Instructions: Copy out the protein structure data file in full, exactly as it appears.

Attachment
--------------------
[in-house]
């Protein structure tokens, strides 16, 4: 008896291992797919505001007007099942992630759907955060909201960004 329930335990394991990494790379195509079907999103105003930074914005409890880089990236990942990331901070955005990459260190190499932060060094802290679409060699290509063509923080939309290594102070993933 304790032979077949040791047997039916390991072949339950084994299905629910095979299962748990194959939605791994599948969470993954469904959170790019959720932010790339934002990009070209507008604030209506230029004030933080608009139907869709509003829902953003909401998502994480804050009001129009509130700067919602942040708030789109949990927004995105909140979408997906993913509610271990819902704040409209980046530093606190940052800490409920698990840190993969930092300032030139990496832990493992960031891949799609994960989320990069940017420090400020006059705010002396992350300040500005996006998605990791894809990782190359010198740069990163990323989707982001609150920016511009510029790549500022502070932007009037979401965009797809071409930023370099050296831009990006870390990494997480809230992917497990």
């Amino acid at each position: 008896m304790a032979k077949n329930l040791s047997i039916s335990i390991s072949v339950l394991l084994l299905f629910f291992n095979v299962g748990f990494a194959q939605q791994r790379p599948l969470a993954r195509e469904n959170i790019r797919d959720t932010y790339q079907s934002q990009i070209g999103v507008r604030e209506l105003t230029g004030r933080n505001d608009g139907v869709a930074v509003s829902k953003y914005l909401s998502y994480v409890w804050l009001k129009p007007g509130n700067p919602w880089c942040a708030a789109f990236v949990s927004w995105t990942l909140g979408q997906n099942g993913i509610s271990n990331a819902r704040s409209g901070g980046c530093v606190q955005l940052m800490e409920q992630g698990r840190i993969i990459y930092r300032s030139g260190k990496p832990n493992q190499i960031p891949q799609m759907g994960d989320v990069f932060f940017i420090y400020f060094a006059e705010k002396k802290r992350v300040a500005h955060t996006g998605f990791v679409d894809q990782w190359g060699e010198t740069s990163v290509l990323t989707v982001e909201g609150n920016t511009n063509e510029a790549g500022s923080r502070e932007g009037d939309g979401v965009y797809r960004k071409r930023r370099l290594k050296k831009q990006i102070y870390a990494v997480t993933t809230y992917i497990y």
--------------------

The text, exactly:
[in-house]
């Protein structure tokens, strides 16, 4: 008896291992797919505001007007099942992630759907955060909201960004 329930335990394991990494790379195509079907999103105003930074914005409890880089990236990942990331901070955005990459260190190499932060060094802290679409060699290509063509923080939309290594102070993933 304790032979077949040791047997039916390991072949339950084994299905629910095979299962748990194959939605791994599948969470993954469904959170790019959720932010790339934002990009070209507008604030209506230029004030933080608009139907869709509003829902953003909401998502994480804050009001129009509130700067919602942040708030789109949990927004995105909140979408997906993913509610271990819902704040409209980046530093606190940052800490409920698990840190993969930092300032030139990496832990493992960031891949799609994960989320990069940017420090400020006059705010002396992350300040500005996006998605990791894809990782190359010198740069990163990323989707982001609150920016511009510029790549500022502070932007009037979401965009797809071409930023370099050296831009990006870390990494997480809230992917497990």
């Amino acid at each position: 008896m304790a032979k077949n329930l040791s047997i039916s335990i390991s072949v339950l394991l084994l299905f629910f291992n095979v299962g748990f990494a194959q939605q791994r790379p599948l969470a993954r195509e469904n959170i790019r797919d959720t932010y790339q079907s934002q990009i070209g999103v507008r604030e209506l105003t230029g004030r933080n505001d608009g139907v869709a930074v509003s829902k953003y914005l909401s998502y994480v409890w804050l009001k129009p007007g509130n700067p919602w880089c942040a708030a789109f990236v949990s927004w995105t990942l909140g979408q997906n099942g993913i509610s271990n990331a819902r704040s409209g901070g980046c530093v606190q955005l940052m800490e409920q992630g698990r840190i993969i990459y930092r300032s030139g260190k990496p832990n493992q190499i960031p891949q799609m759907g994960d989320v990069f932060f940017i420090y400020f060094a006059e705010k002396k802290r992350v300040a500005h955060t996006g998605f990791v679409d894809q990782w190359g060699e010198t740069s990163v290509l990323t989707v982001e909201g609150n920016t511009n063509e510029a790549g500022s923080r502070e932007g009037d939309g979401v965009y797809r960004k071409r930023r370099l290594k050296k831009q990006i102070y870390a990494v997480t993933t809230y992917i497990y």